VICTORIA — A Victoria woman, Samia Saikali, is diagnosed with stomach cancer. She needs chemotherapy urgently but is relegated to a waiting list.
Weeks later, when the treatment finally starts, it is too late. She writes birthday cards for her six grandchildren — for each of them, for each year until they turn 18 — and opts for medically assisted death.
She dies on June 22 of this year, aged 67.
Another Victoria resident, Dan Quayle, has an aggressive form of esophageal cancer. He languishes for weeks in hospital for the chemo that never comes.
Finally, when the pain is so great he can’t eat, can’t walk, he tells his life partner: “I just can’t do it any more” and opts for medically assisted death.
She comforts him for one last time while he passes on Nov. 24. He is just 52.
Then there’s Saanich resident Allison Ducluzeau, stricken with a rare form of abdominal cancer. She opts for state-of-the-art treatment at a hospital in Baltimore, Maryland, treatment she was denied here in B.C.
The 12 hours on the operating table costs her $205,000. She raises the money through online fundraising and by cashing in an inheritance.
But the 57-year-old lives to tell the tale, returning to work as a realtor and marrying her partner of nine years on a beach in Hawaii Nov. 14 with her children in attendance.
Campbell River resident Kristin Logan, 43, is looking at a wait of three to four months for treatment for Stage 4 ovarian cancer here in B.C. Instead, as a dual citizen and U.S. military veteran, she is getting treated in Washington state.
South Surrey resident Sheila Vicic has Stage 3 colon cancer. Discouraged by the waiting times here in B.C., she cashes in her retirement savings to cover an anticipated cost in excess of $10,000 U.S. for chemo at a clinic in Bellingham, Washington.
“What are my RRSPs worth if I don’t live through this?” says the 60-year-old mother of three.
Those horror stories and others have been reported by a number of B.C. news outlets recently.
Katie DeRosa, who wrote up several cases for Postmedia, says that after each was published, she was contacted by others — patients, families, survivors — with similar stories to tell.
Together these stories amount to a shocking indictment of the state of cancer care in B.C., one that the New Democrats are struggling to rationalize.
Health Minister Adrian Dix is defending the government record with statistics, as he usually does.
He notes the New Democrats have been sending hundreds of patients to Bellingham for radiation therapy, covering all the costs. As for chemotherapy, 300 additional patients are receiving treatment in B.C. this year over last.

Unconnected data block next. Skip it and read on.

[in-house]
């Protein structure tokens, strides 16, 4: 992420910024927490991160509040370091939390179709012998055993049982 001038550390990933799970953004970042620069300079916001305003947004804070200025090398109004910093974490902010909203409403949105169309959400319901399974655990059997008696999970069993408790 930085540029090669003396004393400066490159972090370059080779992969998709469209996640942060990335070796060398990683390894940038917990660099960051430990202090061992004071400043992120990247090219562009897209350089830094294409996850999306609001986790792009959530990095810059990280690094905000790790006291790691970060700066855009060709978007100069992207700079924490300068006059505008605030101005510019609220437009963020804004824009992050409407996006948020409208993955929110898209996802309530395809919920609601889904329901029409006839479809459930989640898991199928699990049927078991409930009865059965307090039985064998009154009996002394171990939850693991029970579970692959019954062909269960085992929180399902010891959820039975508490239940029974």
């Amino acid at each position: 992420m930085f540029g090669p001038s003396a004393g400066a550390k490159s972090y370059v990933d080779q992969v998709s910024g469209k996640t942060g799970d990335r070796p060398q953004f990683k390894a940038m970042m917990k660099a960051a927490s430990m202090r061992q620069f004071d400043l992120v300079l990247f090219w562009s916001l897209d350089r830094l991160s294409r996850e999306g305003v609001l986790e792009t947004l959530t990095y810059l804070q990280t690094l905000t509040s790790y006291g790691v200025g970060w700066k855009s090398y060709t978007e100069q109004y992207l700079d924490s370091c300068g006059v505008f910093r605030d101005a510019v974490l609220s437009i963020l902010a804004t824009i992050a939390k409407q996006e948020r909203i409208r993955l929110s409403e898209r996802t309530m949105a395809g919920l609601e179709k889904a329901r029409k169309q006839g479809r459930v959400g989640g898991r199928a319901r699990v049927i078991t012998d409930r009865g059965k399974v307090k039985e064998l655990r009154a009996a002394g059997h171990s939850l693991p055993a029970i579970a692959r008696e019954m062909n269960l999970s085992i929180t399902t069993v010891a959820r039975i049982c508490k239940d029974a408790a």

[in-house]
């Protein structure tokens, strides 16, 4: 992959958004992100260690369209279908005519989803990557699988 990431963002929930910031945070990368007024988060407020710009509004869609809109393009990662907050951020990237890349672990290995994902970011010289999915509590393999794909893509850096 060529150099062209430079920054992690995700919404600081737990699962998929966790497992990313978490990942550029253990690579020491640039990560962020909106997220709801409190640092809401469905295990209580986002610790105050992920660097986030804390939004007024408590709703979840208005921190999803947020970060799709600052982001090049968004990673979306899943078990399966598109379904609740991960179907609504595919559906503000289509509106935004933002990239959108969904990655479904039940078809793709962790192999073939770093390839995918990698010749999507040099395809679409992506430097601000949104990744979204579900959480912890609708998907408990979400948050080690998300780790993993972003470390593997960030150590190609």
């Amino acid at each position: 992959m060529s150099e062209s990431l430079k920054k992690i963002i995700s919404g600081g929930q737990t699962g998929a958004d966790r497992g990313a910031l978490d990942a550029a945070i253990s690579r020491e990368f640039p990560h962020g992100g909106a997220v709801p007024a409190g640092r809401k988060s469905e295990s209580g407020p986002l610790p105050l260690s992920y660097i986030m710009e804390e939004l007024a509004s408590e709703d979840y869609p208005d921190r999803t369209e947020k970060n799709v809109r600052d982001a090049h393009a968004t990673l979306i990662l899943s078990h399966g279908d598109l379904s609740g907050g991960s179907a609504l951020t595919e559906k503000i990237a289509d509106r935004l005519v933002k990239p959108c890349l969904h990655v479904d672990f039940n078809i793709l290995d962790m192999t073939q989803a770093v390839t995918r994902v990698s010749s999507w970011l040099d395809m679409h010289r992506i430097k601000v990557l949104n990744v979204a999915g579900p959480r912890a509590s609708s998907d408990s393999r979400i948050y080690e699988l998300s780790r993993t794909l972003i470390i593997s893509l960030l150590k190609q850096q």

The province has recently hired 61 new cancer doctors, 28 new radiation therapists. The New Democrats have added almost 40,000 health care workers — doctors, nurses, caregivers of every kind — since taking office in 2017.
“We’re setting records almost every week in the number of surgeries we do in the health care system,” Dix told Richard Zussman of Global TV recently. “We’ve gone ahead of most of the other provinces in these matters.”
But as even he admits: “I don’t think people care when they need surgery what the waiting times are in New Brunswick. They care what they are in Comox. They care what they are in Campbell River. They care what they are in Kelowna.”
Likewise with the minister’s exhausting briefings on the state of the health care system. Dix has the statistics on his side. It’s the anecdotes that are undermining his case.
The health minister doesn’t comment on individual cases, a matter of policy that is nothing if not convenient.
But it doesn’t take many stories about patients shelling out tens of thousands of dollars of their own money for care in the U.S. — or stories about people choosing death because they can’t endure the pain of waiting — to swamp the impact of all the graphs and charts in the minister’s technical briefings.
There is something drastically wrong with the state of cancer care in B.C., as Premier David Eby has pretty much conceded of late.
“Any British Columbian that faces a cancer diagnosis, it’s probably the scariest moment they’re going to face in their lives,” he said last week.
“They have a right to expect that when they reach out to the health-care system, they’re going to get the support that they need.”
Too often, he concedes, the support isn’t there.
“I am not satisfied with where we are on cancer care in the province.”
Earlier this month, Eby vowed that: “Any wait time for an individual who is facing a cancer diagnosis is unacceptable for them and their families and for me.”
Unacceptable? In what way? It is not as if he’s firing anyone for these shortcomings or changing direction on a course the New Democrats have been following for seven years.
The premier expects the public to be patient until results improve.
In the meantime, some patients will be waiting, suffering and, in a genuinely unacceptable number of cases, dying.
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